The Five Elements: Earth, Metal, Water, Wood, Fire
To understand Oriental Medicine and its diagnostic systems, requires an open mind and humility because it is full of paradoxes; it is at once cerebral and physical, then clear and perplexing. I remember well, my first introduction to this system nearly 18 years ago, I was beginning my study of shiatsu at the Ohashi Institute, my teacher was explaining about the relationships between the organ systems of the body, for example: the stomach, the large intestine, the kidney and how each corresponded to one of the five elements, ie. the stomach with the earth, the large intestine with the metal and the kidney with the water. I had no background from which to understand this. At the time, it did not make any sense to me, in fact it seemed like the stuff that comes from a child’s story book, a fable. That nature is comprised of five primary elements (the earth, the metal, the water, the wood, and the fire) and that these also exist in us and function in the same way seemed contrived. Fortunately, I had the presence of mind to hold the possibility that there might be truth in this and that I simply did not possess the frame of reference needed to understand it.
Be humble and patient with the process of learning something new. We don’t know what we don’t know.
The Process of Understanding
As time passed, I began to understand the significance of these correspondences. They were to become the absolute foundation in my ability to comprehend not only this system of medicine, but the system that is life and death itself. Like learning a language, that uses a different alphabet, these correspondences are the new alphabet. Every day, by being present to how life moves, over time the truth of how these correspondences relate to each of the elements is revealed. This process of learning never reaches an end. The understanding is at first in the mind (it is intellectual, we have to learn it, memorize it) and then it moves to the body, that is when real understanding happens.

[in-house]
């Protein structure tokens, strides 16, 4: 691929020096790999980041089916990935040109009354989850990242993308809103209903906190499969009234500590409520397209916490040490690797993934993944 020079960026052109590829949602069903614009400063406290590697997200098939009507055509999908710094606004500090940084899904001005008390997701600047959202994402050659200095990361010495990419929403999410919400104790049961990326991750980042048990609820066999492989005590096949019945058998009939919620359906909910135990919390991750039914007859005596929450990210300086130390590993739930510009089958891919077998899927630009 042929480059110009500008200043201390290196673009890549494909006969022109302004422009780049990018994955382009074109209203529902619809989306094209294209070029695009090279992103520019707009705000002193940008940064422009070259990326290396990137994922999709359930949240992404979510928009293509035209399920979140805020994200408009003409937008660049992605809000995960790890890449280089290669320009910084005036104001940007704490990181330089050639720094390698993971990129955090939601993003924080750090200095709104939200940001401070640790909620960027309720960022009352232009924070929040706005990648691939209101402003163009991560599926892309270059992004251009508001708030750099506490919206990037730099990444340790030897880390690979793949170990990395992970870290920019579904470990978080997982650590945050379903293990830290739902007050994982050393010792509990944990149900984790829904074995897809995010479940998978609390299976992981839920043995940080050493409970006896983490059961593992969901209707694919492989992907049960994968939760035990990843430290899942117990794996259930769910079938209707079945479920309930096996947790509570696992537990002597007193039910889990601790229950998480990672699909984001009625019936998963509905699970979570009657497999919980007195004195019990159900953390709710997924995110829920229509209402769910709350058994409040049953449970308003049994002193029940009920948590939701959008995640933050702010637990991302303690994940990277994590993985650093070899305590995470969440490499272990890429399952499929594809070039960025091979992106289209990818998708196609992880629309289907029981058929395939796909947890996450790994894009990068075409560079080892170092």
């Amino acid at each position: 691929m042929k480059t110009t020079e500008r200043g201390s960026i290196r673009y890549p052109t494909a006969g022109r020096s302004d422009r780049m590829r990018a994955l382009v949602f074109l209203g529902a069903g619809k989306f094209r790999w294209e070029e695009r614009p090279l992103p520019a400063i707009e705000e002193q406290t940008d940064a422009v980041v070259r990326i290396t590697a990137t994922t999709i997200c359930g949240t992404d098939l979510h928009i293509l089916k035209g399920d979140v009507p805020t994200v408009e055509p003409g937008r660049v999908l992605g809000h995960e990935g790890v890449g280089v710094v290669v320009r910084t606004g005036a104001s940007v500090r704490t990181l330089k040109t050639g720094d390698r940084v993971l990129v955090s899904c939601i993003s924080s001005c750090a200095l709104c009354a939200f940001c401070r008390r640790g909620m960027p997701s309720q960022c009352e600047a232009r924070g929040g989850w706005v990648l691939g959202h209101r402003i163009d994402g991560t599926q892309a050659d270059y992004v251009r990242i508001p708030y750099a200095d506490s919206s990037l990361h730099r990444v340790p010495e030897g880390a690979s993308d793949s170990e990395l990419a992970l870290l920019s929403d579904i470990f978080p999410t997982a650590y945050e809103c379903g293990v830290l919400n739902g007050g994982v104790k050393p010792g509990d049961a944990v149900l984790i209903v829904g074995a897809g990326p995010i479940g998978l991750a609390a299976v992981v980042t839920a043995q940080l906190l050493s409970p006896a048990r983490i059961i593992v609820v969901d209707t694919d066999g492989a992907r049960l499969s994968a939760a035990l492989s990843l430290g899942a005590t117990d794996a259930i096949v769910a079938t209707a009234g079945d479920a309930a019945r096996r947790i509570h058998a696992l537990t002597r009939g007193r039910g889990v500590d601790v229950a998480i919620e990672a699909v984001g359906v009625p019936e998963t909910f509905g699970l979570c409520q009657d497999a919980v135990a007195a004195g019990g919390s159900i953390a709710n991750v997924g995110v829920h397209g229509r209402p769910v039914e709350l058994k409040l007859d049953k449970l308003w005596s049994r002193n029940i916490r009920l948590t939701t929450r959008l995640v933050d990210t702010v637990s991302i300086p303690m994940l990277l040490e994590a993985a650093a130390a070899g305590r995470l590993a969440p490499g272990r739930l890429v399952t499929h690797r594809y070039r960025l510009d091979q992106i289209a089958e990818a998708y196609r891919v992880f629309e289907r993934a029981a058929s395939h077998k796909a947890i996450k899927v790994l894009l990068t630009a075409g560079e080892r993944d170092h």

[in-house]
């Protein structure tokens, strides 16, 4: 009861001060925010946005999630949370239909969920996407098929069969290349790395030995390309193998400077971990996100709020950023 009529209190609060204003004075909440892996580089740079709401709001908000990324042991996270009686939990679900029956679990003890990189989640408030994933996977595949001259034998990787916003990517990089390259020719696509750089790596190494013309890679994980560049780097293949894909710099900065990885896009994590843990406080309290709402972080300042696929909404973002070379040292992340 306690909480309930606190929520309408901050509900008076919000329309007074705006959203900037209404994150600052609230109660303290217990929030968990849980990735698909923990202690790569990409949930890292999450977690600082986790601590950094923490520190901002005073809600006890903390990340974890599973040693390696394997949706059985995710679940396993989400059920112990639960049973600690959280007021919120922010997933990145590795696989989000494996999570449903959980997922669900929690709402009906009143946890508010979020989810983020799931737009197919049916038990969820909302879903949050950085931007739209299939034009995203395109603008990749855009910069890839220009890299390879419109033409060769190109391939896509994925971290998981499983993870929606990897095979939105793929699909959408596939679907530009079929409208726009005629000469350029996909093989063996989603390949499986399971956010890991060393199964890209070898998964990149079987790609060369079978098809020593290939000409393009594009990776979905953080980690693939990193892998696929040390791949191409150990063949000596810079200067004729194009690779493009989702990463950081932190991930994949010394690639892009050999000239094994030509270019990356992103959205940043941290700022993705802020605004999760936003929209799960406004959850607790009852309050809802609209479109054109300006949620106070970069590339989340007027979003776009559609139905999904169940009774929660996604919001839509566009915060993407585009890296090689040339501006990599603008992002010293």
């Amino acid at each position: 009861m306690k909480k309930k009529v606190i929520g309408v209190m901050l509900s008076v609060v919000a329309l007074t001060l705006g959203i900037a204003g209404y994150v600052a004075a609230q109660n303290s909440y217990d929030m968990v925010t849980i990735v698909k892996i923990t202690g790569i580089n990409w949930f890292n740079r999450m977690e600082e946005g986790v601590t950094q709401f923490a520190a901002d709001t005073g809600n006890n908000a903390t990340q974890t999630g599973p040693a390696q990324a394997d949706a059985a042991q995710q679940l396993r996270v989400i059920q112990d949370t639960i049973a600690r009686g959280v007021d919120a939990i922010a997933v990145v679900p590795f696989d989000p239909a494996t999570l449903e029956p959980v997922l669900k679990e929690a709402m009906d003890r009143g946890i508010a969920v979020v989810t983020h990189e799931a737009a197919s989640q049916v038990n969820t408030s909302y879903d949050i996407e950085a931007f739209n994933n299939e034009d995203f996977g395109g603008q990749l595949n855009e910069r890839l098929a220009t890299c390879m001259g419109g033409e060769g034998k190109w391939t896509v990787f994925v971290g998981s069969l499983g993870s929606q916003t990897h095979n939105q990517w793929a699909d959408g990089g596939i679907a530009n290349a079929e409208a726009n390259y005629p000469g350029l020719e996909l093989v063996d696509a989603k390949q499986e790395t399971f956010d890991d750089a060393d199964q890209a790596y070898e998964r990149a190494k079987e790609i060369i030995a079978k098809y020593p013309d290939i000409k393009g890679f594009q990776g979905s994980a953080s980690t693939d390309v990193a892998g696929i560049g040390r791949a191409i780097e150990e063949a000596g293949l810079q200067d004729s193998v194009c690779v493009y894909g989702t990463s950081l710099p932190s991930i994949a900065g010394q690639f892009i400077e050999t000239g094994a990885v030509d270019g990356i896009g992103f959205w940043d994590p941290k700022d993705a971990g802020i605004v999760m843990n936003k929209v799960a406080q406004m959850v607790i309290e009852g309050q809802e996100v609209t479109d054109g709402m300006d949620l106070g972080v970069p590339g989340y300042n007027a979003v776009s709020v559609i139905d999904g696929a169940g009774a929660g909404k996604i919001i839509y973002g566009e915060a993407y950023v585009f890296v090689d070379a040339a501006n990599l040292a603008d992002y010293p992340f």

The understanding becomes simply knowing without thought.
This system of medicine works because it is truly preventative; within its construct it explains what disease looks like long before it becomes a disease as we know disease. Traditional Chinese medicine offers a way of understanding the nature of disease and suffering and of course health and well-being, in a way that modern medicine is not able to do. (I will go into more detail about these differences in a future post.)
It’s All About Relationships
Each element has corresponding relationships; and it is important to keep in mind that these correspondences are all in some way in a relationship with each other, and that it is the nature of these relationships that determine states of health and disease whether it is in our internal environment or external environment. This is a partial list of correspondences that fall under each of the five elements.